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Wicked Immigrant-White Nuns on Red Wine


Band Name: Wicked Immigrant

Album Name: White Nuns on Red Wine[/u}

Best element: Tremendous Songwriting Growth
Genre: Mellow Indie-folk

Label name: Friendly Psychics Music (
Band e-mail:

It’s always interesting to review releases from Friendly Psychics Music- I never know exactly what is going to come out of my speakers. There’s been psychedelia, there’s been fractured indie rock, there’s been muted indie-pop, threre’s even out-and-out rock in releases from Friendly Psychics.

This album is easily the best release that Friendly Psychics have ever released. Wicked Immigrant’s last album Reunion of Cynics was a dark, rolling experiment in Floyd-esque psychedelia, and while it was cool, some of it was highly alienating. There is none of that pretense on their latest full-length White Nuns on Red Wine. This album is a low-key indie-rock album that is centered around songwriting (a new development) and features primarily acoustic guitar and bass (also a development). The reason this is such a great step forward is that songwriting and the guitar/bass interactions were the best things about their previous full-length- to see them pushed to the forefront in such a manner is just golden.

The new importance of songwriting brings clarity to all of the songs, as the only other instruments allowed in the mix are contributors that genuinely have something to contribute to the song (such as the mournful pedal steel on the alt-country “Sentimental Coffin” and the creepy keys and strings of “Veranda Myth”). The vocals bear much more importance, and they step up as such- songs like “Fake Virgins Arrested!” could actually be called catchy. The lyrics are amped up too- I don’t know whether the coldness of Reunion of Cynics made the lyrics less noticeable, or whether they were just bad, but the lyrics throughout White Nuns on Red Wine are cohesive, intelligent, and quotable. I didn’t give hardly a thought to the lyrics last album, but this album places a lot of merit in them.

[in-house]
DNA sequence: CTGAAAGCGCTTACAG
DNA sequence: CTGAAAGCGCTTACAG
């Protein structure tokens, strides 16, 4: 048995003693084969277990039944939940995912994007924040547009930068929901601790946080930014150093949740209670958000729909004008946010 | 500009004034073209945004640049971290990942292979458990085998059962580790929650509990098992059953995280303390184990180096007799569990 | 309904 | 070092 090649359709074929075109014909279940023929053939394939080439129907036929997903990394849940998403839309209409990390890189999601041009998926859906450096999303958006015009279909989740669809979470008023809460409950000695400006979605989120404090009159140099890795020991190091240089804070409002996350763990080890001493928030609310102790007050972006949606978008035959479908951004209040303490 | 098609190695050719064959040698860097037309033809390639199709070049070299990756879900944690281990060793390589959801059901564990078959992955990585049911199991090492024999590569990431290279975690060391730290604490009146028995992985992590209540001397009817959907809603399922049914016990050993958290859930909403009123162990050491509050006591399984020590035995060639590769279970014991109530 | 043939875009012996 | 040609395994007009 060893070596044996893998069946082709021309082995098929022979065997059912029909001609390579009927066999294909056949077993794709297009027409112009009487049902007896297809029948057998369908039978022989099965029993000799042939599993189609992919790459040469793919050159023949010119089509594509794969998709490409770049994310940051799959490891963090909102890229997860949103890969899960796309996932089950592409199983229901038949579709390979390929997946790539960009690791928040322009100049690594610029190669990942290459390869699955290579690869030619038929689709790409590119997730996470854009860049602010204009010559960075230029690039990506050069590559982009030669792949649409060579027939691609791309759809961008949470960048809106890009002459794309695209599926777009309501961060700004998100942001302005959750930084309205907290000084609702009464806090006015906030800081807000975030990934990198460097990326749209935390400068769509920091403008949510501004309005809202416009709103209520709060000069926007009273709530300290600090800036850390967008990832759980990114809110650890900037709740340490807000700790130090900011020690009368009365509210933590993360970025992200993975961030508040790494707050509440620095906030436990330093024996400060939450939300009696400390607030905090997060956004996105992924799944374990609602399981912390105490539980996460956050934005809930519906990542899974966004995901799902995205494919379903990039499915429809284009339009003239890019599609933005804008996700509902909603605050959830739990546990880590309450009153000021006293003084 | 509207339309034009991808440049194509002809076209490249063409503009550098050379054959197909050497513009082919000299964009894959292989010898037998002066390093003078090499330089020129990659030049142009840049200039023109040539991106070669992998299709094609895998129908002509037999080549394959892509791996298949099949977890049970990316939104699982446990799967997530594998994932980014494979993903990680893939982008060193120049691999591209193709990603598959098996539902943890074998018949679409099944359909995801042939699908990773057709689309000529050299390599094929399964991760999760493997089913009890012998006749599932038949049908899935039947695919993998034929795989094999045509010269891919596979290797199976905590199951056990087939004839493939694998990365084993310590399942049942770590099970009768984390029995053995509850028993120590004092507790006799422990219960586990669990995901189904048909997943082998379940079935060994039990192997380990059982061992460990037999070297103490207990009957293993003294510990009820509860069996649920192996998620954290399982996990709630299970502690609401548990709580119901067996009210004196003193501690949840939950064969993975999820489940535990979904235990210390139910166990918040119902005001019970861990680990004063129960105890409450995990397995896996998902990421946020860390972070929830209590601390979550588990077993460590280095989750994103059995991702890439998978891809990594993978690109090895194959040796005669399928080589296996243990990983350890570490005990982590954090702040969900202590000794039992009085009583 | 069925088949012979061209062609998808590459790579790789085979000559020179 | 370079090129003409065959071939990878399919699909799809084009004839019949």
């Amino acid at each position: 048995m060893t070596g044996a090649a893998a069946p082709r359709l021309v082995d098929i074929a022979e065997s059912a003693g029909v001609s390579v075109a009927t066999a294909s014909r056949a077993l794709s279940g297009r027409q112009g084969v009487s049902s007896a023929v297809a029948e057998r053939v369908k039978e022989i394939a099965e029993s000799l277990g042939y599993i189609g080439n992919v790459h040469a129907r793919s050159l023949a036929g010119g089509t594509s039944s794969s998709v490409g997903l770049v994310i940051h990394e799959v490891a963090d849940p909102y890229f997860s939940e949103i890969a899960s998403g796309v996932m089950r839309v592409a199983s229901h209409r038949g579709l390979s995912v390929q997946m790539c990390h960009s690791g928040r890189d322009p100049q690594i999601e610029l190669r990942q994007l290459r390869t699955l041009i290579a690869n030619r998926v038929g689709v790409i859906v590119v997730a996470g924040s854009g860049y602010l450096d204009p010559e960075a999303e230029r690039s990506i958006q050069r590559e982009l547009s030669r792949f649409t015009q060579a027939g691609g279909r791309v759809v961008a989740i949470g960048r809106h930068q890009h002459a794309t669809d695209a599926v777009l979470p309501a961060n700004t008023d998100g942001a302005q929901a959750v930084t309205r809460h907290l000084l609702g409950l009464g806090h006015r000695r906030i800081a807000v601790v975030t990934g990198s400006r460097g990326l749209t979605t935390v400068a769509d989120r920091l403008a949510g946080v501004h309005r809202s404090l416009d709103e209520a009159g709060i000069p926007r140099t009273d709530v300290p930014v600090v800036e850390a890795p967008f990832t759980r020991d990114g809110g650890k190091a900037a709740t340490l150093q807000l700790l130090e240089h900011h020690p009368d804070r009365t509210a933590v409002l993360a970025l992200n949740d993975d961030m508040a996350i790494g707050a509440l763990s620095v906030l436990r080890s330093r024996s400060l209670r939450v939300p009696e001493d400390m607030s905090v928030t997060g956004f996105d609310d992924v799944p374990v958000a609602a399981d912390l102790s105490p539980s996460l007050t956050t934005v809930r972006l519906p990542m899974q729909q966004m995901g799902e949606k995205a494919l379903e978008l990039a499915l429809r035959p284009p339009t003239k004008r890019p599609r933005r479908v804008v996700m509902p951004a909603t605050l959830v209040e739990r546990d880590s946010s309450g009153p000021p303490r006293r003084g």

But the biggest change overall is that the acoustic songwriting and the bass contributions are just much, much stronger- take the great bass/guitar actions on “Batter of the Sods” as proof. The songs are short, yes- most don’t break three minutes. But the short songs included here pack a much stronger punch than anything on Reunion of Cynics.

This still isn’t for everyone- John Wenzel’s voice is still an acquired taste, and I wouldn’t call this pop by any means. But if you’ve been watching Friendly Psychics, you’ve seen a growth in Wenzel’s songwriting- and this album is the realization of all those albums in the catalog. Here’s to hoping they keep evolving into better and better forms- or at least keep churning out songs as memorably haunting as “Lie or Die Trying”.

-Stephen Carradini